These Regulations & Procedures (R&P) explain the process that must be followed in order for students to gain or be denied access to Wake County Public School (WCPSS) technology and digital resources.
WCPSS will create a WakeID for each student, which will be used along with the student's name to create accounts necessary for access to technology and digital resources. A WakeID looks like an e-mail address. For students that are assigned e-mail address their WakeID will be the same as their email address. Students that do not yet have an e-mail account will still receive a WakeID, however, their WakeID will not be linked to an e-mail account. The WakeIDs are visible in various applications to teachers and students across the school system.
The Wake County Public School System (WCPSS) uses a variety of technology and digital resources to enable and enhance instruction. With permission, students may use physical devices, including but not limited to, computers, tablets, and other hardware. All technology involves some sort of Internet access, especially because many instructional tools are now located on the Internet rather than on a school server; therefore, technology access also means Internet access.
Students may access web-based applications to create, review, store, share and potentially post their work on the Internet. Examples of these tools include, but are not limited to BlackBoard, Blogs, Edmodo, Google Apps (not Gmail), SAS Curriculum Pathways, WCPSS student e-mail and Wikis.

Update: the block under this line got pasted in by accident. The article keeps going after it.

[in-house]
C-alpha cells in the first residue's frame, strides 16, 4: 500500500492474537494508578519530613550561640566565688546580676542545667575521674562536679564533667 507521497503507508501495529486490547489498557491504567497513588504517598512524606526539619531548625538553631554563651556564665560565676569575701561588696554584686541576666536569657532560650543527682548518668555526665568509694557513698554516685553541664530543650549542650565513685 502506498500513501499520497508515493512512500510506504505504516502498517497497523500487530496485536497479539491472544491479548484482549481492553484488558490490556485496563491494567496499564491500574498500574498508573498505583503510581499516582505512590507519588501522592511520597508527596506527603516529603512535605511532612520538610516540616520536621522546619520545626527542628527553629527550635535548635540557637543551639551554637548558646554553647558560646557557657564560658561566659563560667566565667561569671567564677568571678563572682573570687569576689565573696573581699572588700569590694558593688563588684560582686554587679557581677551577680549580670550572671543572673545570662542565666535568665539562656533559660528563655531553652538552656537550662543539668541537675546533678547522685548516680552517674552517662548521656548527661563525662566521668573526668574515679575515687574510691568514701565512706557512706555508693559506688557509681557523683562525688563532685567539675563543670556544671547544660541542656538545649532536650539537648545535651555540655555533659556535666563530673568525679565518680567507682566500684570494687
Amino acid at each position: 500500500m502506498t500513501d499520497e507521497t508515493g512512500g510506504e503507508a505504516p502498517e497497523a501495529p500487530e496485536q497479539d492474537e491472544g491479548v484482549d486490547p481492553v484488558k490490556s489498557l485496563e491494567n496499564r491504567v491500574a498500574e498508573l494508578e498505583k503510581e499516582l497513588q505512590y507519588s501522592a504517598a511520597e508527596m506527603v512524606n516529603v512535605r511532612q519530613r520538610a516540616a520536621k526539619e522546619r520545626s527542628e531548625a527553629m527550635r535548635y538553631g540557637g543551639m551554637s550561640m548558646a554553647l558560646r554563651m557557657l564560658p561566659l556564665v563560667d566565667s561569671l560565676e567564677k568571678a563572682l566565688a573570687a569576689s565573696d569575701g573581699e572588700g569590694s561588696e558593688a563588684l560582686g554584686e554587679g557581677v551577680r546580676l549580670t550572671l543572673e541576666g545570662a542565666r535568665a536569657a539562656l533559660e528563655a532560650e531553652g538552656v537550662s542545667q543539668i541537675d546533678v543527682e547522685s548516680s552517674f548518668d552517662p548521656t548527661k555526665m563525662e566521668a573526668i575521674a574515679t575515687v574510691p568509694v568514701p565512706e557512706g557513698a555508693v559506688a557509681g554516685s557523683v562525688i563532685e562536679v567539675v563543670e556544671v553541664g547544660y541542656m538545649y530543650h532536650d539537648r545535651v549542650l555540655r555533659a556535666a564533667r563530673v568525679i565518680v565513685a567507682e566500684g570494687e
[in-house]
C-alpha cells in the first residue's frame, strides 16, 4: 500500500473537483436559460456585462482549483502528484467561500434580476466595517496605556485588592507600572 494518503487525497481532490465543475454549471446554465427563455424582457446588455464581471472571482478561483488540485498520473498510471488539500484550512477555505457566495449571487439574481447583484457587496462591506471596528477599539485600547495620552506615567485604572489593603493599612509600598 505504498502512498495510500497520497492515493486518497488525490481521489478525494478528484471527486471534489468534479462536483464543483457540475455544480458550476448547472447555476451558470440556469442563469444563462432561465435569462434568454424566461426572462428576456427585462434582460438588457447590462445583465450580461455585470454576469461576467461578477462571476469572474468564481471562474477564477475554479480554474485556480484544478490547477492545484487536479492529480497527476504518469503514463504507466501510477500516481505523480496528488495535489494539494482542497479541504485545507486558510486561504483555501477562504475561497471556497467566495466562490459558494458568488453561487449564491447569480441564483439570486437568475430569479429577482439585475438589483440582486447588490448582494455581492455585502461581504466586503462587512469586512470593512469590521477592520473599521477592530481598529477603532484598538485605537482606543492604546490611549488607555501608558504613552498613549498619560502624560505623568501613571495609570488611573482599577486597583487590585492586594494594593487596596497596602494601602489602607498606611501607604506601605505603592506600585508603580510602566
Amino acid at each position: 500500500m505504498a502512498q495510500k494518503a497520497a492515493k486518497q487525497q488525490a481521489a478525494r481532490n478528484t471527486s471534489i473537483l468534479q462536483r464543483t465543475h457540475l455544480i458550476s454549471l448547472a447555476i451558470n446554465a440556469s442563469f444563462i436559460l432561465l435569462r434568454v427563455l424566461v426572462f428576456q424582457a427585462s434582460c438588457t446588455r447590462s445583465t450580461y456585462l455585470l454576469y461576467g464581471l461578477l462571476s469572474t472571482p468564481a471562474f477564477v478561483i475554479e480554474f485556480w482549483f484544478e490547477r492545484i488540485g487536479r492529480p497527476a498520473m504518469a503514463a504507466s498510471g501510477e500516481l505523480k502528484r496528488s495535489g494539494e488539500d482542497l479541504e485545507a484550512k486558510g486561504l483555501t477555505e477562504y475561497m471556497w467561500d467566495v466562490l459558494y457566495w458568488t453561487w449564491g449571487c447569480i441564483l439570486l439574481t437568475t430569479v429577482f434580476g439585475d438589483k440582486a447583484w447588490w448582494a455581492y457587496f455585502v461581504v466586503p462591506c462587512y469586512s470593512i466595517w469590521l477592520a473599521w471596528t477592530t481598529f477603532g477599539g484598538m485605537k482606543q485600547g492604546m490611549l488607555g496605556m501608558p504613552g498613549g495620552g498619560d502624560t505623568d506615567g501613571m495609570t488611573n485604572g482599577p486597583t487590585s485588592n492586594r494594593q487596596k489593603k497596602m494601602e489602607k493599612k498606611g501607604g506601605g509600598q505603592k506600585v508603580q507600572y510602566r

Not all tools are used at all grade levels. At Kindergarten through fifth grade, student e-mail and Google Apps (not Gmail) are only turned on at the principal's request.
WCPSS has several processes in place to protect students while using technology and web-based instructional tools. Students are educated every year about appropriate online behavior, including interacting with other individuals on social networking websites and cyber-bullying awareness and response. The district also uses Internet filters to remove most harmful content.
In addition, student information, e.g., name and classroom, as well as student work, may be maintained by and stored on web-based instructional sites and applications. WCPSS has a review process for web-applications, and approved applications must have acceptable security and privacy practices.
Parents who do not want their student to use a computer or other physical device or to access web-based curriculum tools may deny their student's technology access. Students who have had their individual technology access denied are still able to participate in teacher or administrator led activities that contain Internet content. Students who have their technology access denied are not protected from viewing Internet content in use by other students.
School administrators are responsible for ensuring that each student's parent or guardian is made aware that parents or guardians must give permission in order for their student to have technology and Internet access and they have the ability to deny such access.
Schools may not change the Consent for Technology and Digital Resource Use form.
Mandatory Online Testing: Several mandatory state and federal student assessments are solely available over the Internet. These tests and assessments will be administered to ALL students. Temporary technology access for these tests will be granted for students who do not have a signed opt-in on file.
Legal Reference: 15 U.S.C. § 6501 et seq.; 16 C.F.R. Part 312; 47 U.S.C. § 254; 18 U.S.C. § 2510 et seq.; 20 U.S.C. § 1681 et seq.; 20 U.S.C. § 6777; 20 U.S.C. § 1232g; G.S. 14-196.3; G.S. 15A-286 to ?287; G.S. 115C-47(33); G.S. 115C-391; G.S. 115C-398; G.S. 115C-401.1; G.S. 115C-402; G.S. 115C-523
Adopted: June 3, 2008
Revised: July 1, 2010
Revised: July 21, 2015